Thesis

The effect of acute sleep loss on endurance performance

Coaches have long told athletes to get a good night sleep before competition, but little research has been done to support this advice. Though considered healthy, restorative and necessary, sleep has been placed low on this country’s list of priorities. As of 2002, college athletes were reported to receive fewer than 6.1 hours of sleep per night (Walters, 2002). This is very low considering the demands of school, social life and a rigorous practice schedule. Due to this gap, this study looks at one night of acute sleep loss reduced to 4 hours time in bed and its impact on an endurance treadmill exercise bout. 
 5 college-aged (18-24 years of age), recreational runners performed 3 maximal exercise tests. The first test was a VO2 max test performed after 8 hours time in bed. The subsequent 2 tests were time to exhaustion tests at 70% of each subjects’ VO2 max. One test was after 8 hours time in bed. The other, after 4 hours time in bed. The variables of interest were time to exhaustion (TTE), respiratory exchange ratio (RER) and rate of perceived exertion (RPE). 
 There was no significant difference in time to exhaustion, though there was a trend toward sleep debt resulting in a decrease in performance (47.6 ± 16.22 min v 41.30 ± 20.33 min, p<0.1). There was no significant change in the respiratory exchange ratio. There was, however, a significant increase in the rate of perceived exertion (17.8 ± 1.79 v 19.2 ± 0.45, p<0.05).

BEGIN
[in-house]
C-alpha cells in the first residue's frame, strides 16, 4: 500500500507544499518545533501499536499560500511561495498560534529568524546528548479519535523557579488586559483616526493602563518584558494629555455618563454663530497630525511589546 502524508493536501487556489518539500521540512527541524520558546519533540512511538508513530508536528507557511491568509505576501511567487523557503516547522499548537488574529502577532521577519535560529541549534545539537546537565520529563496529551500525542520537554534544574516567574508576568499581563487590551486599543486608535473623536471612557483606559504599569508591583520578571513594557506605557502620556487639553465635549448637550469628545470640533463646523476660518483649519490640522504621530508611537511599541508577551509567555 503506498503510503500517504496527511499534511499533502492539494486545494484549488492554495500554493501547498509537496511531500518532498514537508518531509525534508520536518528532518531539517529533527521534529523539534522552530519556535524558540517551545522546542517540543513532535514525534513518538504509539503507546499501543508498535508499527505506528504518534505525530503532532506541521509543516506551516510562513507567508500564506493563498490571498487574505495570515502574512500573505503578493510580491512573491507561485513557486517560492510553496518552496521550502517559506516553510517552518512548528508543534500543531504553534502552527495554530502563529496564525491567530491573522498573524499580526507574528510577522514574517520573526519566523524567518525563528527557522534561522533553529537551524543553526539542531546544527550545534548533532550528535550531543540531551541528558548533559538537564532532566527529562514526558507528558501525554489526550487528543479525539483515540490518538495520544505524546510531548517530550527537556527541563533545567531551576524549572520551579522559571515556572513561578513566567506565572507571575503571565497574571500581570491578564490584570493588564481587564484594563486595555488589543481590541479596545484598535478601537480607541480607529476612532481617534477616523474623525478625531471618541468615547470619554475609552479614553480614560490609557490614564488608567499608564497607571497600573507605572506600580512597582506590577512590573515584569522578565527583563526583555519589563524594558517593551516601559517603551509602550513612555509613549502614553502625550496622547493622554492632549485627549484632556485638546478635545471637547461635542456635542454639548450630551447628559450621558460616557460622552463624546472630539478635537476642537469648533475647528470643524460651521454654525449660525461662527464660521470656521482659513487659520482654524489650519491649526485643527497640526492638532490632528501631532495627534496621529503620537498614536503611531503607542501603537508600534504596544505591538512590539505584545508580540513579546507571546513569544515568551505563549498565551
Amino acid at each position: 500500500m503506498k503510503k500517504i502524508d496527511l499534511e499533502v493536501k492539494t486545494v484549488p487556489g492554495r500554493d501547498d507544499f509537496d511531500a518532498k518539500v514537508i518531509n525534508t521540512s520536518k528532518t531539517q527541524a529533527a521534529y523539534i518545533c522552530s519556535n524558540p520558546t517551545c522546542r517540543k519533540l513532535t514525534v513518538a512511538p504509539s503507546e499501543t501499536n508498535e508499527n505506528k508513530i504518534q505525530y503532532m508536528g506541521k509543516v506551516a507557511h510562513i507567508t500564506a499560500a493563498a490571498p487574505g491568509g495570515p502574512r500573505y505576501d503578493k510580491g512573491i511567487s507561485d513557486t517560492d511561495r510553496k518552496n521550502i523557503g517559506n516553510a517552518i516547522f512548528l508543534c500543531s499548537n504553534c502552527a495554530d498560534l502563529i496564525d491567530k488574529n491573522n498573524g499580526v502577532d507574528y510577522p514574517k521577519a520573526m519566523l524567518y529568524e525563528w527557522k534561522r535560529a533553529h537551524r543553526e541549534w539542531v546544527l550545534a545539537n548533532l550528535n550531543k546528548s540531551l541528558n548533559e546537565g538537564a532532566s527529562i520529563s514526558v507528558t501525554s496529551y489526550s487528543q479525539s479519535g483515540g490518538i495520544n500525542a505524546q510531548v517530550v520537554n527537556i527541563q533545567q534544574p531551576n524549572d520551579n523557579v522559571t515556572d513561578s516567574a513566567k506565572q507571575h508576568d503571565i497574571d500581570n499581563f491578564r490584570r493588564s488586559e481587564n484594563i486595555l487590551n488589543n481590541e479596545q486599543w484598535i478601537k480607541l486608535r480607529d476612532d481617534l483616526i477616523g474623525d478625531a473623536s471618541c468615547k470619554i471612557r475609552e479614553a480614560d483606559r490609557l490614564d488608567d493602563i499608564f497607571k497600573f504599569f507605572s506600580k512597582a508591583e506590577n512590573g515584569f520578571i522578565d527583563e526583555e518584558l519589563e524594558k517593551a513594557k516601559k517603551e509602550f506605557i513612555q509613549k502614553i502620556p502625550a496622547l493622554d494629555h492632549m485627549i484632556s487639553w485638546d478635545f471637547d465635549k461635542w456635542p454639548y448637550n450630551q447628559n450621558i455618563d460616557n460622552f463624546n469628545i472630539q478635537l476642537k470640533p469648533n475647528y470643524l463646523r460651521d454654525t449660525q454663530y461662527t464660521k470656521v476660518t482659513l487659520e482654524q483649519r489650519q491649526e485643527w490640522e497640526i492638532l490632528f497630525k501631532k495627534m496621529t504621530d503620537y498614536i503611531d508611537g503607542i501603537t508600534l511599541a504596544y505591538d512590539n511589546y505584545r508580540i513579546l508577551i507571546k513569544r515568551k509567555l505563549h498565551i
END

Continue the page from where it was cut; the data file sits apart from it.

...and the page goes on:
Though sleep plays an integral role on many metabolic processes, after one night of acute sleep loss, there was no significant effect on RER, the metabolic measurement of interest in this study. A trend towards decreased endurance performance and increased RPE without metabolic changes suggests that psychological variables may have attributed to the decrease in performance. More research must be done on mood as it correlates to athletic performance as well as to the effect of more than on night sleep debt on metabolic parameters.

Thesis (M.S., Kinesiology (Exercise Science))--California State University, Sacramento, 2016.

Coaches have long told athletes to get a good night sleep before competition, but little research has been done to support this advice. Though considered healthy, restorative and necessary, sleep has been placed low on this country’s list of priorities. As of 2002, college athletes were reported to receive fewer than 6.1 hours of sleep per night (Walters, 2002). This is very low considering the demands of school, social life and a rigorous practice schedule. Due to this gap, this study looks at one night of acute sleep loss reduced to 4 hours time in bed and its impact on an endurance treadmill exercise bout. 5 college-aged (18-24 years of age), recreational runners performed 3 maximal exercise tests. The first test was a VO2 max test performed after 8 hours time in bed. The subsequent 2 tests were time to exhaustion tests at 70% of each subjects’ VO2 max. One test was after 8 hours time in bed. The other, after 4 hours time in bed. The variables of interest were time to exhaustion (TTE), respiratory exchange ratio (RER) and rate of perceived exertion (RPE). There was no significant difference in time to exhaustion, though there was a trend toward sleep debt resulting in a decrease in performance (47.6 ± 16.22 min v 41.30 ± 20.33 min, p<0.1). There was no significant change in the respiratory exchange ratio. There was, however, a significant increase in the rate of perceived exertion (17.8 ± 1.79 v 19.2 ± 0.45, p<0.05). Though sleep plays an integral role on many metabolic processes, after one night of acute sleep loss, there was no significant effect on RER, the metabolic measurement of interest in this study. A trend towards decreased endurance performance and increased RPE without metabolic changes suggests that psychological variables may have attributed to the decrease in performance. More research must be done on mood as it correlates to athletic performance as well as to the effect of more than on night sleep debt on metabolic parameters.

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